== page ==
A trade mark can be diluted when its distinctiveness is lost through its use. When a mark has become so well-known in society, the sign no longer is seen as a brand but becomes synonymous with the product it represents.
It is common that this mark would be used by consumers as description of the goods themselves. To sum it up, the trade mark has become descriptive in line with the nature of the goods and is no longer recognised by consumers as a brand. The age old example of this is the ÂHooverÂ. The vacuum cleaner is the correct description, however the trade mark of Hoover has become so common in day to day life that it is now the term universally recognised to describe the vacuum cleaner. Another example of a trade mark that has been diluted through its use, it is now known by consumers as the descriptive term for the goods, is ÂCellotapeÂ. This again is the term widely recognised as to describe adhesive tape. The reason why such terms are subject to trade mark dilution is that it is no longer fair to allow the monopoly over such well-known and descriptive terms of everyday objects.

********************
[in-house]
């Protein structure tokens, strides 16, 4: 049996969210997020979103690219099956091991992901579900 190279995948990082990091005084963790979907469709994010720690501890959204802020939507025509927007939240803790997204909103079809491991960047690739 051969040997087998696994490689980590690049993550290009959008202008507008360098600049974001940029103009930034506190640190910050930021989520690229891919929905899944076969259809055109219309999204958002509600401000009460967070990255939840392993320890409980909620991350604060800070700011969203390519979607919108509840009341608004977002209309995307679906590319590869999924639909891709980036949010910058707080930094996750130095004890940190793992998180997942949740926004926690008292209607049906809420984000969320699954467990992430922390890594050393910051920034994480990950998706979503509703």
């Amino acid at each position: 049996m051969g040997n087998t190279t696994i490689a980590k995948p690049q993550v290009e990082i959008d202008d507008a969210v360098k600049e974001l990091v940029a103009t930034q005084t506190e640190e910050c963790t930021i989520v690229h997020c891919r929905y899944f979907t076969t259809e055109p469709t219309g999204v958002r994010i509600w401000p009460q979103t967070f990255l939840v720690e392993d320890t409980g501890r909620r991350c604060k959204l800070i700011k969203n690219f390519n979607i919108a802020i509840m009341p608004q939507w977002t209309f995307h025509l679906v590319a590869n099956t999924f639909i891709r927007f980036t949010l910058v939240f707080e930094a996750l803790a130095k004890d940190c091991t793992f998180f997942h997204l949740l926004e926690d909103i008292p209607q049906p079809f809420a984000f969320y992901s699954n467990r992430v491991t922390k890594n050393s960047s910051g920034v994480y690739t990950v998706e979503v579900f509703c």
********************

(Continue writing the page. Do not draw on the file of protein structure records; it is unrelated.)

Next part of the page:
The UK courtsÂ approach towards trade mark dilution is not favourable and if a mark is diluted substantially as the two examples stated above, the registered trade mark would be revoked and the term would no longer be able to be trade-marked.
A mark that is currently under contention is ÂGoogleÂ. It has been argued and is clear to see that as a search engine, Google has become the leader of the market. The phrase Âgoogle itÂ has become commonplace in todayÂs language meaning that the trade mark is diluting fast. With the mark losing its distinctiveness, it could be revoked when it comes to renewal next year. This would have a blow on GoogleÂs growing success and would highlight the power of trade mark dilution and the effect it can have on a business and its brand.